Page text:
Securing A Strong Retirement Act of 2022 (SECURE 2.0)
American workers are set to be the key beneficiaries of the ongoing transformation of retirement savings plans, with small businesses playing a bigger role to make this a reality. On Tuesday, March 29, 2022, the House of Representatives turned up in a big way to pass the Securing A Strong Retirement Act of 2022 (SECURE 2.0) by a vote of 414 – 5.
The new legislation rides on a previous retirement legislation, The Setting Every Community Up for Retirement Enhancement Act of 2019 (SECURE Act), boosting all workers, including those working in small businesses, to live a secure retirement future. Among the key changes the bill will actualize are expanding retirement saving plans offered by small and large businesses and broadening the automatic enrollment.
The Senate, which is making the next move toward passing the bill, has unveiled the Retirement Security and Savings Act, which has the same features as those in SECURE 2.0. Workers can rest assured that both the House and Senate will work together with the future of the American worker at the forefront.
Some of the over 50 highlighted provisions under SECURE 2.0 that small business owners and plan administrators should watch out for include:
1. Expansion of Automatic Enrollment
Small businesses offering 401(k), 403(b), and SIMPLE plans are required to automatically enroll their employees. The enrollment starts with a contribution rate of 3% of employees’ pay, which will gradually increase by 1% every year until it reaches no more than 10%. Employees are also free to no longer participate in the plan. Those exempted from the rule include businesses hiring 10 or fewer employees, new businesses that have been running for less than three years, churches, and government plans.
2. Extension of Saver’s Credit
Small businesses would receive tax credits of up to $1,000 per employee to minimize startup costs for contributions made on behalf of the employee. Further, the tax credit will be increased from 50% to 100% to cover up to 100 employees from the previous 50 employee limit for small business startups. The allocations would be as follows: 100% in years 1 and 2, 75% in year 3, 50% in year 4, and finally 25% in year 5.
3. Incentivizing for More Plan Participation
The plan would allow employers to offer employees financial incentives such as small gift cards to encourage participation in 401(k) and 403(b) plans.
4. Allow Student Loan Payments to Qualify as Elective Deferrals
The SECURE ACT 2.0 will allow the employer to make contributions to match the qualified student loan payments for their employees.
5. Ease the Process to Enroll Military Spouses Into Employer Retirement Plans
Small businesses would claim tax credit per employee in exchange for; i) making it possible for military spouses to be eligible for plan participation within two months of employment, ii) ensuring they are eligible for matching or nonelective contributions, and iii) making sure 100% of military spouses are vested in all employer contributions. The tax credit would be $250 for every military spouse and 100% of employer contributions for the military spouse up to $250 each year.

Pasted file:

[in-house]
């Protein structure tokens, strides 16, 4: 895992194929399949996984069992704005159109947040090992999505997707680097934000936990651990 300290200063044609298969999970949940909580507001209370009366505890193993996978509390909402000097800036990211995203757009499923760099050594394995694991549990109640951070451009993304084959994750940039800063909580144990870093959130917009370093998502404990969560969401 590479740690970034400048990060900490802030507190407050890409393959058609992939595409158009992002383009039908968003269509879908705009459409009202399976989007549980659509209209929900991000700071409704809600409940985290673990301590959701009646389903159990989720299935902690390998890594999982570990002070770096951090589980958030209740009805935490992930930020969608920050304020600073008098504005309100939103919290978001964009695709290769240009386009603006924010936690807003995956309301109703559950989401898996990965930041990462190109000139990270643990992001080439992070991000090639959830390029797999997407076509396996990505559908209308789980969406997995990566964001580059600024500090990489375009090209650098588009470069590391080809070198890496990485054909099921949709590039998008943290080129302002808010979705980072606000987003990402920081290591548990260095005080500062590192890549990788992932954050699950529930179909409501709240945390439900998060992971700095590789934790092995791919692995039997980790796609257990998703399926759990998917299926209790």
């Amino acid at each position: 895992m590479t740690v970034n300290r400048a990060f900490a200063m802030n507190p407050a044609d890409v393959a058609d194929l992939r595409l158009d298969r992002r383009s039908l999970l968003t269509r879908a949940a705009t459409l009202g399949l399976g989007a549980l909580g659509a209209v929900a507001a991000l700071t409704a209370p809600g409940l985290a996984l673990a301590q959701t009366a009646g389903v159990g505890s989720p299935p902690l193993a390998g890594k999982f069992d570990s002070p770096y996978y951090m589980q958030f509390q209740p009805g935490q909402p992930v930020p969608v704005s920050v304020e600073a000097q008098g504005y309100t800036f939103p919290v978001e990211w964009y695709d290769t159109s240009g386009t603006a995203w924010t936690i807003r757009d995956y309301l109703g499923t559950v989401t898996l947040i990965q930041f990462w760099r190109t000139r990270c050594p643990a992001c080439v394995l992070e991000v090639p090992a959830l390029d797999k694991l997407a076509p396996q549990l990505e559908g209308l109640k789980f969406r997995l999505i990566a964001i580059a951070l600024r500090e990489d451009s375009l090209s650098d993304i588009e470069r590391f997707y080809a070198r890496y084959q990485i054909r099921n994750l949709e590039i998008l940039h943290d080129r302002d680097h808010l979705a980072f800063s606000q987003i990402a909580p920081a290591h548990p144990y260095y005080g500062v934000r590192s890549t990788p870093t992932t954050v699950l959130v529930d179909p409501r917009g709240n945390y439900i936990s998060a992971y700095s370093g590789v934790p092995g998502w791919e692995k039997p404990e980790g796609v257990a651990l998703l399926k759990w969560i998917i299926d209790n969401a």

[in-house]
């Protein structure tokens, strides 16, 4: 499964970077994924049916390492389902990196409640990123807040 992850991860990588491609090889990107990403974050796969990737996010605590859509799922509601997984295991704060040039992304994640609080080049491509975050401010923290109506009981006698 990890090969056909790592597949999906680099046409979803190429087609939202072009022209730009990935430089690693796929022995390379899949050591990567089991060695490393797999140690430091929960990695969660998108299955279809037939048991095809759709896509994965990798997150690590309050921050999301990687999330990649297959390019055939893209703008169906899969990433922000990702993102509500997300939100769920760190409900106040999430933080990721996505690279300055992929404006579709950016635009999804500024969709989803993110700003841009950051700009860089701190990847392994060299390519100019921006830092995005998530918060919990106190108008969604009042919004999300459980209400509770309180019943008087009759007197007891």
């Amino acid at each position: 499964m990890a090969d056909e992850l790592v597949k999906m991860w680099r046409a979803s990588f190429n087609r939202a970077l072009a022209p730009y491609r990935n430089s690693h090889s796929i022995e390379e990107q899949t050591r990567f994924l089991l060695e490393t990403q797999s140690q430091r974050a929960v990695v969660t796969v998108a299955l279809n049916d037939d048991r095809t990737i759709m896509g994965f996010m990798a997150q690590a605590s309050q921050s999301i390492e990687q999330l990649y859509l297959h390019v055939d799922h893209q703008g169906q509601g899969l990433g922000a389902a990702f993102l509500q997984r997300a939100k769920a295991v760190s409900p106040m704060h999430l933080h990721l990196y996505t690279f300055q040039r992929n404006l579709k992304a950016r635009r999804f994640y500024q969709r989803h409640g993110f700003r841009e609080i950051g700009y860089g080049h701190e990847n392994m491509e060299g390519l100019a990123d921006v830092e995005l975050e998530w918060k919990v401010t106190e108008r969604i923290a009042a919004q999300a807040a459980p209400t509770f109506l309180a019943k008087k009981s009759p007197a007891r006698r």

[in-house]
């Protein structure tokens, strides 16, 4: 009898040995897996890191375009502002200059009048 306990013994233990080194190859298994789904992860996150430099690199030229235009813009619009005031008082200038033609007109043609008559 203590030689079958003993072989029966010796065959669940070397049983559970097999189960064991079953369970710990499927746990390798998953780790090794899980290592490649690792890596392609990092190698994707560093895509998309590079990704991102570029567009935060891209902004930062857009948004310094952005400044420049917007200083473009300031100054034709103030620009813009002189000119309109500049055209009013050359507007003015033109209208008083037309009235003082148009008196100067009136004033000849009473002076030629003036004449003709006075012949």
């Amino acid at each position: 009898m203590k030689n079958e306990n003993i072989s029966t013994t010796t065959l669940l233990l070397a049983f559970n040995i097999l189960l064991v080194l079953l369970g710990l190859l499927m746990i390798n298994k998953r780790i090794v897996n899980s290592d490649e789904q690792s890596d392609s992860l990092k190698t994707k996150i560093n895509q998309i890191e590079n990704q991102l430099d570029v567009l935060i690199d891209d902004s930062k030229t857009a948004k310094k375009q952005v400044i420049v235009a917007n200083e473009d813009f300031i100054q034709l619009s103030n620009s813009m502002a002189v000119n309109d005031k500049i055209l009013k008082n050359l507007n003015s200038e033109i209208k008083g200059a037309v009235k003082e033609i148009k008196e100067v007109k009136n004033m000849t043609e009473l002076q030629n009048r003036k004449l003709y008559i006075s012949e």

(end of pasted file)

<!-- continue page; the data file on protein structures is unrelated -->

6. Raising the Required Minimum Distributions Age
Under the SECURE Act, the retirement withdrawals by workers were delayed by two years from age 70 to 72. With the new provisions, this will further push them back up to age 73 starting in 2022, 74 by January 1, 2030, and 75 by January 1, 2033, which gives workers a long time to save more.
9. Reduced Eligibility Requirement for Part-Time Workers
The new proposal modifies the SECURE Act, where long-term, part-time workers are allowed by employers to defer to their 401k plans provided they’ve worked for three consecutive years with at least 500 hours of service annually. Now the three-year limit will decrease to two.
10. Securing Retirement Savings
Through the Act, a national online lost and found database will be set up for retirement savings. This will assist individuals to trace and receive their benefits lost due to a business changing names or merging with other organizations.
11. Lowered Penalty for Not Taking Minimum Distributions
The plan will reduce the excise tax from 50% to 25% for those who don’t take their minimum distributions. The tax will be reduced to 10% if there is a timely correction of the failure.
12. Amendment of the Employee Plans Compliance Resolution System (EPCRS)
The Act will permit plans to be put in place to enable the EPCRS to make self-corrections to errors made in the system, including IRA errors.
The above key provisions are aimed to expand the coverage, encourage and preserve retirement savings for all workers and help small business owners offset the cost of administering retirement plans.
What Next for Small Business Owners?
It now remains to be seen if the Senate adopts the House bill or enacts their own; either way, the expectation is that it will get many Americans to save more.
In addition, it will make it easy for employers to navigate the retirement rules, such as more time for employers to amend beneficial discretionary retirement plans and modernizing family attribution rules, which hugely affect small businesses and women business owners.
The upside is that the Act is designed to recognize the impact employers have over their employees’ retirement savings, more so small business owners, who may be limited compared to larger organizations.
This can be seen in how the plan capitalizes on aspects such as integrating 403(b) plans under PEP, including increased tax credits to make it cost-effective to manage 401k plans.
If you need help finding which plan makes sense for your company, schedule a plan discussion with us
Kurt S. Altrichter, CRPS®
Fiduciary Advisor | President